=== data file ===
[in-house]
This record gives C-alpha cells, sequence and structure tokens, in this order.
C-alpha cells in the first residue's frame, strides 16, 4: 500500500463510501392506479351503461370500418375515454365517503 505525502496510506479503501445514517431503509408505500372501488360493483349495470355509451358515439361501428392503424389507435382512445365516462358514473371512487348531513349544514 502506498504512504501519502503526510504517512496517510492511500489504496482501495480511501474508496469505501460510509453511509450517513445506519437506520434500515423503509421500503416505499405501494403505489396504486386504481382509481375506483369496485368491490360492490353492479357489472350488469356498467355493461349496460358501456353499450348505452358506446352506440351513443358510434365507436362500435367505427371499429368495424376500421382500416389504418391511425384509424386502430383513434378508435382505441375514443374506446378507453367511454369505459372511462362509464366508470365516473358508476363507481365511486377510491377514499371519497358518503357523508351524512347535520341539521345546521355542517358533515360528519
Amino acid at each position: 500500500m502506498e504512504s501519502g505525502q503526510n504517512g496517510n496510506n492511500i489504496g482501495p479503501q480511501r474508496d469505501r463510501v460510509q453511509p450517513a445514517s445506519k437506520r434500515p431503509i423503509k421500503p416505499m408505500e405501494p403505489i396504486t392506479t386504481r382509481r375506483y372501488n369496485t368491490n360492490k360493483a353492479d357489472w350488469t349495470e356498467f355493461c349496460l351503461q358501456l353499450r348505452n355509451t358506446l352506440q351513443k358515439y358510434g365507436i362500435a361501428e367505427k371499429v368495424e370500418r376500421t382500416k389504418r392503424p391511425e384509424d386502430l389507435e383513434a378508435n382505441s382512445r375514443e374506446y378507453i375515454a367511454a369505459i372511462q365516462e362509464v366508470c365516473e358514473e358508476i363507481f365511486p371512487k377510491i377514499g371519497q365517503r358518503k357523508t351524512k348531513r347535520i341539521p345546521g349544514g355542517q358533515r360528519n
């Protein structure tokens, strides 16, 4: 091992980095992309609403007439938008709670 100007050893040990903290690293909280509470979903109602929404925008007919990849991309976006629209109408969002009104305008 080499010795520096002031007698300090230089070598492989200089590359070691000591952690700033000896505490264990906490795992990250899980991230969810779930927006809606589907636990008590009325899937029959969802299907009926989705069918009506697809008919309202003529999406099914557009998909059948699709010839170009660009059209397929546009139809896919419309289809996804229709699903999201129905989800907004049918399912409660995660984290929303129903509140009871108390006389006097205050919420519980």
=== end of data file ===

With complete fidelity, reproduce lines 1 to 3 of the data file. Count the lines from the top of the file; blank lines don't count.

[in-house]
This record gives C-alpha cells, sequence and structure tokens, in this order.
C-alpha cells in the first residue's frame, strides 16, 4: 500500500463510501392506479351503461370500418375515454365517503 505525502496510506479503501445514517431503509408505500372501488360493483349495470355509451358515439361501428392503424389507435382512445365516462358514473371512487348531513349544514 502506498504512504501519502503526510504517512496517510492511500489504496482501495480511501474508496469505501460510509453511509450517513445506519437506520434500515423503509421500503416505499405501494403505489396504486386504481382509481375506483369496485368491490360492490353492479357489472350488469356498467355493461349496460358501456353499450348505452358506446352506440351513443358510434365507436362500435367505427371499429368495424376500421382500416389504418391511425384509424386502430383513434378508435382505441375514443374506446378507453367511454369505459372511462362509464366508470365516473358508476363507481365511486377510491377514499371519497358518503357523508351524512347535520341539521345546521355542517358533515360528519